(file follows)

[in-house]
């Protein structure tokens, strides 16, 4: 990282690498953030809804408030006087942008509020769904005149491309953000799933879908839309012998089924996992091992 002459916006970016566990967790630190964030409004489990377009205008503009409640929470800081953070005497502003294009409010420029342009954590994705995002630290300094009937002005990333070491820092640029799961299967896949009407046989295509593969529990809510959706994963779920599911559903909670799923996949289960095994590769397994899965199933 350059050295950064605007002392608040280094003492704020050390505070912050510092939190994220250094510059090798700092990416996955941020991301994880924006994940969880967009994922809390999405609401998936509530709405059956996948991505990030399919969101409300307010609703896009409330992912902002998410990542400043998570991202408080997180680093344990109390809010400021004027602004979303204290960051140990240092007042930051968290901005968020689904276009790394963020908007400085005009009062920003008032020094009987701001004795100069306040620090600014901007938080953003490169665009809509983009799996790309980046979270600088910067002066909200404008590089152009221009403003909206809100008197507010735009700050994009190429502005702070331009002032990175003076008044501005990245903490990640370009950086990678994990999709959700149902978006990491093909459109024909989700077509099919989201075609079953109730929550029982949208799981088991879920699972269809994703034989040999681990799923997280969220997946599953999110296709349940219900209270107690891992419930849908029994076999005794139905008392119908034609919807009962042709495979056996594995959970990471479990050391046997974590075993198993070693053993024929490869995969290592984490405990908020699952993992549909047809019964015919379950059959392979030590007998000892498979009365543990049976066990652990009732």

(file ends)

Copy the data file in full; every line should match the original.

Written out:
[in-house]
């Protein structure tokens, strides 16, 4: 990282690498953030809804408030006087942008509020769904005149491309953000799933879908839309012998089924996992091992 002459916006970016566990967790630190964030409004489990377009205008503009409640929470800081953070005497502003294009409010420029342009954590994705995002630290300094009937002005990333070491820092640029799961299967896949009407046989295509593969529990809510959706994963779920599911559903909670799923996949289960095994590769397994899965199933 350059050295950064605007002392608040280094003492704020050390505070912050510092939190994220250094510059090798700092990416996955941020991301994880924006994940969880967009994922809390999405609401998936509530709405059956996948991505990030399919969101409300307010609703896009409330992912902002998410990542400043998570991202408080997180680093344990109390809010400021004027602004979303204290960051140990240092007042930051968290901005968020689904276009790394963020908007400085005009009062920003008032020094009987701001004795100069306040620090600014901007938080953003490169665009809509983009799996790309980046979270600088910067002066909200404008590089152009221009403003909206809100008197507010735009700050994009190429502005702070331009002032990175003076008044501005990245903490990640370009950086990678994990999709959700149902978006990491093909459109024909989700077509099919989201075609079953109730929550029982949208799981088991879920699972269809994703034989040999681990799923997280969220997946599953999110296709349940219900209270107690891992419930849908029994076999005794139905008392119908034609919807009962042709495979056996594995959970990471479990050391046997974590075993198993070693053993024929490869995969290592984490405990908020699952993992549909047809019964015919379950059959392979030590007998000892498979009365543990049976066990652990009732």